Tidyman was also looking at another media outlet for John Shaft – a comic strip. On 22 June 1972 he commissioned artist Don Rico – famous for his work for Marvel superhero comics, such as Captain America – to produce a sample portfolio of twenty-four daily strips to be touted amongst the leading New York and L.A. newspapers. Rico drew up some test panels, but Tidyman was unable to garner interest.

Cover of The Sunday News Magazine, 30 September 1973. (courtesy of Ernest Tidyman Papers, American Heritage Centre, University of Wyoming)

By 1973, Tidyman had begun to develop screenplays through his production company to ensure he got the best deal possible. He was in demand following his Academy Award and is said to have looked for help with writing screenplays on commission. During this busy period, Tidyman also had plans for four further John Shaft books including the completed The Gang’s All Here, Shaft (the latest working title for what was to become SHAFT HAS A BALL) and GOODBYE, MR. SHAFT, which would take his hero to London. These books would see Tidyman start to utilise ghost-writers (pulp writer Robert Turner and novelist/screenwriter Phillip Rock) to keep the workload up and both would be published in 1973 – the former in paperback, the latter in hardback.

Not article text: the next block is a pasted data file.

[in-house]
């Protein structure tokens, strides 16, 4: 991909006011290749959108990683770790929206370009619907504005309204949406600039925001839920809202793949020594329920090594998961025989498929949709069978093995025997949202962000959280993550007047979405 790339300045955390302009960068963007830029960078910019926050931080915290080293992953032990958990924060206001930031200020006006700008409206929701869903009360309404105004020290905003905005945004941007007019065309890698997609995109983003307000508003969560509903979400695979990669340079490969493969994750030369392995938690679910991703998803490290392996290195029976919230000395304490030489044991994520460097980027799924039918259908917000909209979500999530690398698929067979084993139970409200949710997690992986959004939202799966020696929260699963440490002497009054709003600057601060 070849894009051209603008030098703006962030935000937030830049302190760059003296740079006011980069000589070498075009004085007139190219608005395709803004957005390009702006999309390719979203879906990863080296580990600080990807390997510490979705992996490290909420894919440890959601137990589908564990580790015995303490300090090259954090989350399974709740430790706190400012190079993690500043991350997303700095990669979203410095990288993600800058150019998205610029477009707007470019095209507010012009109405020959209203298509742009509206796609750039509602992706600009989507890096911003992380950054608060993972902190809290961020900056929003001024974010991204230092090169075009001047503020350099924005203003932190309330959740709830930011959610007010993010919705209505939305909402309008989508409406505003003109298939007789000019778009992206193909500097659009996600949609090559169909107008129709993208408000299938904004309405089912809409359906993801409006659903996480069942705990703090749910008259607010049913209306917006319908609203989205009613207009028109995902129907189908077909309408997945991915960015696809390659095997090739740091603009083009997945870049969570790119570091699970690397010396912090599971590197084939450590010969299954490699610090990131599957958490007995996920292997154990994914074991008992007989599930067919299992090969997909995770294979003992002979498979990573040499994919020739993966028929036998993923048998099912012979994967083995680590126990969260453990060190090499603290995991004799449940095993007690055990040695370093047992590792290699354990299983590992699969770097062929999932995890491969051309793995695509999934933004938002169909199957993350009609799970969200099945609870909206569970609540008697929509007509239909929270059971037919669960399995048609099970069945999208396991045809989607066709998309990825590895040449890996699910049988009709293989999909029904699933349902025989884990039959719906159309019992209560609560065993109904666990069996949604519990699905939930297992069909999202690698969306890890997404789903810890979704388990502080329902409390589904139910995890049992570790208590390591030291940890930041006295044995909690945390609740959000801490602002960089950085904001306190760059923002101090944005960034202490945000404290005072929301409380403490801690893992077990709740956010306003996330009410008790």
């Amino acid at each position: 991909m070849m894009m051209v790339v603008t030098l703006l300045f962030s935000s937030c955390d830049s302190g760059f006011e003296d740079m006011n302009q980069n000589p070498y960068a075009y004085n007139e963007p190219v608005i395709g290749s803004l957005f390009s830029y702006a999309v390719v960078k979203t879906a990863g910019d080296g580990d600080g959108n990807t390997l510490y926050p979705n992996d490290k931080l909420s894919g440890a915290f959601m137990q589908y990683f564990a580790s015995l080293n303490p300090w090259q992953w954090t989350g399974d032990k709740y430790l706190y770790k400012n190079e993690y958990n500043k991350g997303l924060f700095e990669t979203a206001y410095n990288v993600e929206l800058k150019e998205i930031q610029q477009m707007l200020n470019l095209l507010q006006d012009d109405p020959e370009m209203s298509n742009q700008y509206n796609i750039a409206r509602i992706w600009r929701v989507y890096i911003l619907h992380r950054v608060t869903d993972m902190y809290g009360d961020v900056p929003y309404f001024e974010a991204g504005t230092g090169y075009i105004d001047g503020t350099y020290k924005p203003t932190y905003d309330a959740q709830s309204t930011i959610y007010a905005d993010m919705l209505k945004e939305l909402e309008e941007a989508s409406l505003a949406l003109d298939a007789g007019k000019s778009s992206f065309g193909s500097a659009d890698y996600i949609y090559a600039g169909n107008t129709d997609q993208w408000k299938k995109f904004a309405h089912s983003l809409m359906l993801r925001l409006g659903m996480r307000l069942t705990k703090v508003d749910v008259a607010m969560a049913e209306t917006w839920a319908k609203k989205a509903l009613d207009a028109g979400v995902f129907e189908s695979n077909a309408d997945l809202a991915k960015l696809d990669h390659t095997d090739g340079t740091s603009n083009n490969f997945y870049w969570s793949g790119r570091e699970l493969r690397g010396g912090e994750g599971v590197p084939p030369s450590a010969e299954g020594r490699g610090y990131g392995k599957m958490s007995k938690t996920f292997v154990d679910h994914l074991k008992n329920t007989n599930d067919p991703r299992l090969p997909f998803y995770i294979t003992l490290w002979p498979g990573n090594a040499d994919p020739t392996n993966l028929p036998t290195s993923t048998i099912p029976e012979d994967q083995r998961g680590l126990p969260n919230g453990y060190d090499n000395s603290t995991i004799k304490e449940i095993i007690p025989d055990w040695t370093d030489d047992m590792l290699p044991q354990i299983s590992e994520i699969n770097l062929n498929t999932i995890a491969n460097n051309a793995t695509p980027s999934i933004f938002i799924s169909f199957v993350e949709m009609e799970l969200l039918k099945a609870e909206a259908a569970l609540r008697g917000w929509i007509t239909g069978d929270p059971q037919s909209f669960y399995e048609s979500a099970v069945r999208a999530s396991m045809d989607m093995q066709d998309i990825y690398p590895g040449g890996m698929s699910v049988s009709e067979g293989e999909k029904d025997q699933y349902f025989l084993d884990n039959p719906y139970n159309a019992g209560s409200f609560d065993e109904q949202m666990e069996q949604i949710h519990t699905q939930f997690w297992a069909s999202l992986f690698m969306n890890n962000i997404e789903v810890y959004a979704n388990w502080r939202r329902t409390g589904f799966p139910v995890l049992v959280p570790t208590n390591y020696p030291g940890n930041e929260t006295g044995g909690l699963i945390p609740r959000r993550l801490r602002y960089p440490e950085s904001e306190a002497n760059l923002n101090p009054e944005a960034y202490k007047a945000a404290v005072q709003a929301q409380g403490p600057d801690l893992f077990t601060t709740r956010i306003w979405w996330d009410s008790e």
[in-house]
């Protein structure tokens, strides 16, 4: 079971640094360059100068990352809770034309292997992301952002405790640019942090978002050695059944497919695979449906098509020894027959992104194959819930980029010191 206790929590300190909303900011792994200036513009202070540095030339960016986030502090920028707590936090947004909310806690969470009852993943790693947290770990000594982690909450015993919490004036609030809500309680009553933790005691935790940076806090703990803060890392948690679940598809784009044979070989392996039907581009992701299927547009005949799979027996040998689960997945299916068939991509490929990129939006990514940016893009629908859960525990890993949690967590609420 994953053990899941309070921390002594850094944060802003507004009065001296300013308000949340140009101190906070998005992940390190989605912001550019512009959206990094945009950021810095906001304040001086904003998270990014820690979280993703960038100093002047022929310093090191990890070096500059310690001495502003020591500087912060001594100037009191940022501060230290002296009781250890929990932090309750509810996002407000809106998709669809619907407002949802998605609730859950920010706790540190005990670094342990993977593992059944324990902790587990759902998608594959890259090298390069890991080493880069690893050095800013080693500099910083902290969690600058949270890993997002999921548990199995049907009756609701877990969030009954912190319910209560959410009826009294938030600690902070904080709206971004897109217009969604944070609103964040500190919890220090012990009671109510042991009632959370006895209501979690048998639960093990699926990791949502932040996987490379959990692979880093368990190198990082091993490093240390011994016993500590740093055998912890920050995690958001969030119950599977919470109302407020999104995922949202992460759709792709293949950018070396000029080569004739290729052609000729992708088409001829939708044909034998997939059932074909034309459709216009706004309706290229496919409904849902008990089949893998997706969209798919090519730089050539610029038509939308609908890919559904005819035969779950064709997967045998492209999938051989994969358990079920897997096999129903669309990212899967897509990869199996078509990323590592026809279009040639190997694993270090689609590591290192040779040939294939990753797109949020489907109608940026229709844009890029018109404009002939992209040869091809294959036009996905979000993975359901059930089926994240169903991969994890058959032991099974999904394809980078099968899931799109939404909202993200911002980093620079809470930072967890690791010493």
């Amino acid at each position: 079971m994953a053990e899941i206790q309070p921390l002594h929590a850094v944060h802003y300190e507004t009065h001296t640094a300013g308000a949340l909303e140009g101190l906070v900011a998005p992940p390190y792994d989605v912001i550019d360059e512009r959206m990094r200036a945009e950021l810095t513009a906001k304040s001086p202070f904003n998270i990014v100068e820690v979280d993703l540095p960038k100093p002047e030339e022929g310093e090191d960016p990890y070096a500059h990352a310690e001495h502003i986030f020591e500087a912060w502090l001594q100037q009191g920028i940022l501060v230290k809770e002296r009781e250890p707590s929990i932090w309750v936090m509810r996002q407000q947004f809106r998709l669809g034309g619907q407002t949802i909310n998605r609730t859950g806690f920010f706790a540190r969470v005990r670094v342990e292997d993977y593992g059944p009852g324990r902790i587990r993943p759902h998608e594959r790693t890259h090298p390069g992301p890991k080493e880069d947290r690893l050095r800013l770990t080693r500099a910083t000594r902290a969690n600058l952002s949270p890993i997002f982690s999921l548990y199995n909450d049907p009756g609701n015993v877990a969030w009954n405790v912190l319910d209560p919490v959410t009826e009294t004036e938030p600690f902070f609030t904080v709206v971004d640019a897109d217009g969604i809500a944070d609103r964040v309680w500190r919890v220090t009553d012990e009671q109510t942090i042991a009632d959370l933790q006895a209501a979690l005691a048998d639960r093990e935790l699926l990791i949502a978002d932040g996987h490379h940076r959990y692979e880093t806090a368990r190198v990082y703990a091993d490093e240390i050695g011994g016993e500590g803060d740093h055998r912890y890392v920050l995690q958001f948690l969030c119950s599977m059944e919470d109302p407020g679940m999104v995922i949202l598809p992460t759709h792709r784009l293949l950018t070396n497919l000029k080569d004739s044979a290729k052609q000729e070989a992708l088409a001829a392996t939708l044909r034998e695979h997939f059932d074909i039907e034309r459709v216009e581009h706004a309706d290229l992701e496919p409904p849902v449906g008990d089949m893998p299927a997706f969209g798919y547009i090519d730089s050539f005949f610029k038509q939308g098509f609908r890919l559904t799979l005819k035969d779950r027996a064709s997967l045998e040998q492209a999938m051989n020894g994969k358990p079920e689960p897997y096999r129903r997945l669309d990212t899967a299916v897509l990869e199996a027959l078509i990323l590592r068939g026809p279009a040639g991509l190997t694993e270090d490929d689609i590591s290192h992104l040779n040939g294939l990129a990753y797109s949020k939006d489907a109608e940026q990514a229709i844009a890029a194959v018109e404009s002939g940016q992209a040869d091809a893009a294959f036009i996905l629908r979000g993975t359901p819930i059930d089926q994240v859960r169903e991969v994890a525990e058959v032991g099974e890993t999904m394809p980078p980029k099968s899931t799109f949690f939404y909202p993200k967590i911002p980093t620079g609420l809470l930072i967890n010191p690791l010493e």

Ernest Tidyman photographed in his London apartment office in 1973 with the UK quad poster for Shaft spread across his desk. (photo uncredited)

The sixth John Shaft book, SHAFT’S CARNIVAL OF KILLERS, followed in paperback in the autumn of 1974. The book’s brevity was a symptom of problems with ghost-writer Robert Turner’s work on the book – at the time Turner was suffering from health and personal issues. Tidyman, therefore, had to re-write large portions of the book in order to meet Bantam’s deadline.

Tidyman’s thoughts returned to his most famous creation for one last time with the aptly named THE LAST SHAFT. He had written an outline for Rock to develop into a manuscript upon which Tidyman would later produce the final edit. The last paragraph was added to provide a literal full-stop at the end of the adventures of John Shaft. THE LAST SHAFT was published in the UK in March 1975 after Bantam declined to take publish the book in the US.